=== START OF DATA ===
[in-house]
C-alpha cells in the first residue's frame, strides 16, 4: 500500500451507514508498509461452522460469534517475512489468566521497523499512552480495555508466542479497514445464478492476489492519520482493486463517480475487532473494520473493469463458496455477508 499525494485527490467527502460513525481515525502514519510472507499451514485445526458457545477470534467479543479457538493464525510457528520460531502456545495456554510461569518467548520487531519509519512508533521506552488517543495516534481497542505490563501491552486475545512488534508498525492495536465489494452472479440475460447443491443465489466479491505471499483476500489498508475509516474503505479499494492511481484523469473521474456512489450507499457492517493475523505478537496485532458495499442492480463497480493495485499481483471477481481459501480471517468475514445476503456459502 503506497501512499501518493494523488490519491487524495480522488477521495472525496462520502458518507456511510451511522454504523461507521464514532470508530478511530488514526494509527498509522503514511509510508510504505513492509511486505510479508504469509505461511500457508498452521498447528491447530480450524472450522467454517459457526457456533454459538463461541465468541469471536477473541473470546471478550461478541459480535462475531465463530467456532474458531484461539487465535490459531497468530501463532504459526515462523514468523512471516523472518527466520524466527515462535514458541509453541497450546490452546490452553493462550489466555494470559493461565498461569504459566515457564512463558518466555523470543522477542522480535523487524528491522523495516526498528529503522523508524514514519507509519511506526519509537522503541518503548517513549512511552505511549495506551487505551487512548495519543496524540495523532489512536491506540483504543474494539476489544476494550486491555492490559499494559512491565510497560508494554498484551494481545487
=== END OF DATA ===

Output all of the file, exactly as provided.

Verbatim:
[in-house]
C-alpha cells in the first residue's frame, strides 16, 4: 500500500451507514508498509461452522460469534517475512489468566521497523499512552480495555508466542479497514445464478492476489492519520482493486463517480475487532473494520473493469463458496455477508 499525494485527490467527502460513525481515525502514519510472507499451514485445526458457545477470534467479543479457538493464525510457528520460531502456545495456554510461569518467548520487531519509519512508533521506552488517543495516534481497542505490563501491552486475545512488534508498525492495536465489494452472479440475460447443491443465489466479491505471499483476500489498508475509516474503505479499494492511481484523469473521474456512489450507499457492517493475523505478537496485532458495499442492480463497480493495485499481483471477481481459501480471517468475514445476503456459502 503506497501512499501518493494523488490519491487524495480522488477521495472525496462520502458518507456511510451511522454504523461507521464514532470508530478511530488514526494509527498509522503514511509510508510504505513492509511486505510479508504469509505461511500457508498452521498447528491447530480450524472450522467454517459457526457456533454459538463461541465468541469471536477473541473470546471478550461478541459480535462475531465463530467456532474458531484461539487465535490459531497468530501463532504459526515462523514468523512471516523472518527466520524466527515462535514458541509453541497450546490452546490452553493462550489466555494470559493461565498461569504459566515457564512463558518466555523470543522477542522480535523487524528491522523495516526498528529503522523508524514514519507509519511506526519509537522503541518503548517513549512511552505511549495506551487505551487512548495519543496524540495523532489512536491506540483504543474494539476489544476494550486491555492490559499494559512491565510497560508494554498484551494481545487